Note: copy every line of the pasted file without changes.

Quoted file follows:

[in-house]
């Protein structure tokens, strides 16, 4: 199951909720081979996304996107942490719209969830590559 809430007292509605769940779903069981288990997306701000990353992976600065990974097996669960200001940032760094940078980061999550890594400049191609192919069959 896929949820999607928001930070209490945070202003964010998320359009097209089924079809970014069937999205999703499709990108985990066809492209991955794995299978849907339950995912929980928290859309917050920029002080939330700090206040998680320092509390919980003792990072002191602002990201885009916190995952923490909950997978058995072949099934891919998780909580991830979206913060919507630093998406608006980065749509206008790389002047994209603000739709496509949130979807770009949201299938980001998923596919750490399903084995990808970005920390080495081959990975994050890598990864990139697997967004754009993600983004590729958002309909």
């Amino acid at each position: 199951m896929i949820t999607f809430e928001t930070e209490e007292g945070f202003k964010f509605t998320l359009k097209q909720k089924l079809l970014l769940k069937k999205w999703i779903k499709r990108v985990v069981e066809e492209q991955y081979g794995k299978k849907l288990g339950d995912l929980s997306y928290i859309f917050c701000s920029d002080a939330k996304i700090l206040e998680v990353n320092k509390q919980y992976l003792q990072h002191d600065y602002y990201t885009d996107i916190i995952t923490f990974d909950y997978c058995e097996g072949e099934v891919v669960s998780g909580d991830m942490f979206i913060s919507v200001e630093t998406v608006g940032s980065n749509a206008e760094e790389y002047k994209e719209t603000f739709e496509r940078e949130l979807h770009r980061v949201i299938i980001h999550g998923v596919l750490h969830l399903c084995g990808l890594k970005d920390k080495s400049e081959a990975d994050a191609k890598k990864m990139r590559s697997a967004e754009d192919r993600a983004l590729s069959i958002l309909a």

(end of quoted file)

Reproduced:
[in-house]
């Protein structure tokens, strides 16, 4: 199951909720081979996304996107942490719209969830590559 809430007292509605769940779903069981288990997306701000990353992976600065990974097996669960200001940032760094940078980061999550890594400049191609192919069959 896929949820999607928001930070209490945070202003964010998320359009097209089924079809970014069937999205999703499709990108985990066809492209991955794995299978849907339950995912929980928290859309917050920029002080939330700090206040998680320092509390919980003792990072002191602002990201885009916190995952923490909950997978058995072949099934891919998780909580991830979206913060919507630093998406608006980065749509206008790389002047994209603000739709496509949130979807770009949201299938980001998923596919750490399903084995990808970005920390080495081959990975994050890598990864990139697997967004754009993600983004590729958002309909």
């Amino acid at each position: 199951m896929i949820t999607f809430e928001t930070e209490e007292g945070f202003k964010f509605t998320l359009k097209q909720k089924l079809l970014l769940k069937k999205w999703i779903k499709r990108v985990v069981e066809e492209q991955y081979g794995k299978k849907l288990g339950d995912l929980s997306y928290i859309f917050c701000s920029d002080a939330k996304i700090l206040e998680v990353n320092k509390q919980y992976l003792q990072h002191d600065y602002y990201t885009d996107i916190i995952t923490f990974d909950y997978c058995e097996g072949e099934v891919v669960s998780g909580d991830m942490f979206i913060s919507v200001e630093t998406v608006g940032s980065n749509a206008e760094e790389y002047k994209e719209t603000f739709e496509r940078e949130l979807h770009r980061v949201i299938i980001h999550g998923v596919l750490h969830l399903c084995g990808l890594k970005d920390k080495s400049e081959a990975d994050a191609k890598k990864m990139r590559s697997a967004e754009d192919r993600a983004l590729s069959i958002l309909a």